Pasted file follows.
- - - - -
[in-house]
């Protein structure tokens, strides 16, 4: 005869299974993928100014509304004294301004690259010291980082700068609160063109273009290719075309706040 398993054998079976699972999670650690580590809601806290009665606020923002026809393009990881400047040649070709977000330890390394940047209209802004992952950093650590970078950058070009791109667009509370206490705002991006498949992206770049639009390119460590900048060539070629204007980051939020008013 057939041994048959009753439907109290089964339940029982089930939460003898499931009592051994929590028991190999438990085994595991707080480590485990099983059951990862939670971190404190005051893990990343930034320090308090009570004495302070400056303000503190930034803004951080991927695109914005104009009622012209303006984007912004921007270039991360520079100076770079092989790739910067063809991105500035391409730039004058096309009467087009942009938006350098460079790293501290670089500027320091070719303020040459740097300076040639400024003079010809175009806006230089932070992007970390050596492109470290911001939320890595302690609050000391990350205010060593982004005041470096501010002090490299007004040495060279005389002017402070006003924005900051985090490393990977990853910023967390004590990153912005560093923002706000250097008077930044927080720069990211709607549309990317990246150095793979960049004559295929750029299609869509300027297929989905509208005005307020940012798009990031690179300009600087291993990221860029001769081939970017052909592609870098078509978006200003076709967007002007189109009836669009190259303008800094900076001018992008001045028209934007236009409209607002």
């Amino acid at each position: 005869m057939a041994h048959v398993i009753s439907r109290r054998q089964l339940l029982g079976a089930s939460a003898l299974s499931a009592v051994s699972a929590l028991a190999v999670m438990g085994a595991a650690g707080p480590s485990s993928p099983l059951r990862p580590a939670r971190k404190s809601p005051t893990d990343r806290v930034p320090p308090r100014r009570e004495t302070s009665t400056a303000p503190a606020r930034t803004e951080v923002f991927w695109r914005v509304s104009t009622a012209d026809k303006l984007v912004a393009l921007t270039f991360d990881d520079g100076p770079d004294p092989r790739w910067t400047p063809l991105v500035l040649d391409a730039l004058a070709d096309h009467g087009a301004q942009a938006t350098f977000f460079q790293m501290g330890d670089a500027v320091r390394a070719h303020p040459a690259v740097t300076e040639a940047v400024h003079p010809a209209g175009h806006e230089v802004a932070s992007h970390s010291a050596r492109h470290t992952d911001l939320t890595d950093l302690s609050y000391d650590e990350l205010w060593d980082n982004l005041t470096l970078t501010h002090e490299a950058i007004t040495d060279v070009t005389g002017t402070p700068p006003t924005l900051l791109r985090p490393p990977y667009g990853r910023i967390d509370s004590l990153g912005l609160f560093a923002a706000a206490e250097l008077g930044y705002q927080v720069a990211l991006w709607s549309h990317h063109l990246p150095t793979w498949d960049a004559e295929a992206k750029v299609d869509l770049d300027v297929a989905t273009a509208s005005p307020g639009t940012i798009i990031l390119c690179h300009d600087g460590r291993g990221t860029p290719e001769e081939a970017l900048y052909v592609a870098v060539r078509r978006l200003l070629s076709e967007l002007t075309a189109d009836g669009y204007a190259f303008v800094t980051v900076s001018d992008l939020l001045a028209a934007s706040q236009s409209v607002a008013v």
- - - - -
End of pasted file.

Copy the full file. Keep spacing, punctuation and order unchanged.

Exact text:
[in-house]
């Protein structure tokens, strides 16, 4: 005869299974993928100014509304004294301004690259010291980082700068609160063109273009290719075309706040 398993054998079976699972999670650690580590809601806290009665606020923002026809393009990881400047040649070709977000330890390394940047209209802004992952950093650590970078950058070009791109667009509370206490705002991006498949992206770049639009390119460590900048060539070629204007980051939020008013 057939041994048959009753439907109290089964339940029982089930939460003898499931009592051994929590028991190999438990085994595991707080480590485990099983059951990862939670971190404190005051893990990343930034320090308090009570004495302070400056303000503190930034803004951080991927695109914005104009009622012209303006984007912004921007270039991360520079100076770079092989790739910067063809991105500035391409730039004058096309009467087009942009938006350098460079790293501290670089500027320091070719303020040459740097300076040639400024003079010809175009806006230089932070992007970390050596492109470290911001939320890595302690609050000391990350205010060593982004005041470096501010002090490299007004040495060279005389002017402070006003924005900051985090490393990977990853910023967390004590990153912005560093923002706000250097008077930044927080720069990211709607549309990317990246150095793979960049004559295929750029299609869509300027297929989905509208005005307020940012798009990031690179300009600087291993990221860029001769081939970017052909592609870098078509978006200003076709967007002007189109009836669009190259303008800094900076001018992008001045028209934007236009409209607002």
């Amino acid at each position: 005869m057939a041994h048959v398993i009753s439907r109290r054998q089964l339940l029982g079976a089930s939460a003898l299974s499931a009592v051994s699972a929590l028991a190999v999670m438990g085994a595991a650690g707080p480590s485990s993928p099983l059951r990862p580590a939670r971190k404190s809601p005051t893990d990343r806290v930034p320090p308090r100014r009570e004495t302070s009665t400056a303000p503190a606020r930034t803004e951080v923002f991927w695109r914005v509304s104009t009622a012209d026809k303006l984007v912004a393009l921007t270039f991360d990881d520079g100076p770079d004294p092989r790739w910067t400047p063809l991105v500035l040649d391409a730039l004058a070709d096309h009467g087009a301004q942009a938006t350098f977000f460079q790293m501290g330890d670089a500027v320091r390394a070719h303020p040459a690259v740097t300076e040639a940047v400024h003079p010809a209209g175009h806006e230089v802004a932070s992007h970390s010291a050596r492109h470290t992952d911001l939320t890595d950093l302690s609050y000391d650590e990350l205010w060593d980082n982004l005041t470096l970078t501010h002090e490299a950058i007004t040495d060279v070009t005389g002017t402070p700068p006003t924005l900051l791109r985090p490393p990977y667009g990853r910023i967390d509370s004590l990153g912005l609160f560093a923002a706000a206490e250097l008077g930044y705002q927080v720069a990211l991006w709607s549309h990317h063109l990246p150095t793979w498949d960049a004559e295929a992206k750029v299609d869509l770049d300027v297929a989905t273009a509208s005005p307020g639009t940012i798009i990031l390119c690179h300009d600087g460590r291993g990221t860029p290719e001769e081939a970017l900048y052909v592609a870098v060539r078509r978006l200003l070629s076709e967007l002007t075309a189109d009836g669009y204007a190259f303008v800094t980051v900076s001018d992008l939020l001045a028209a934007s706040q236009s409209v607002a008013v």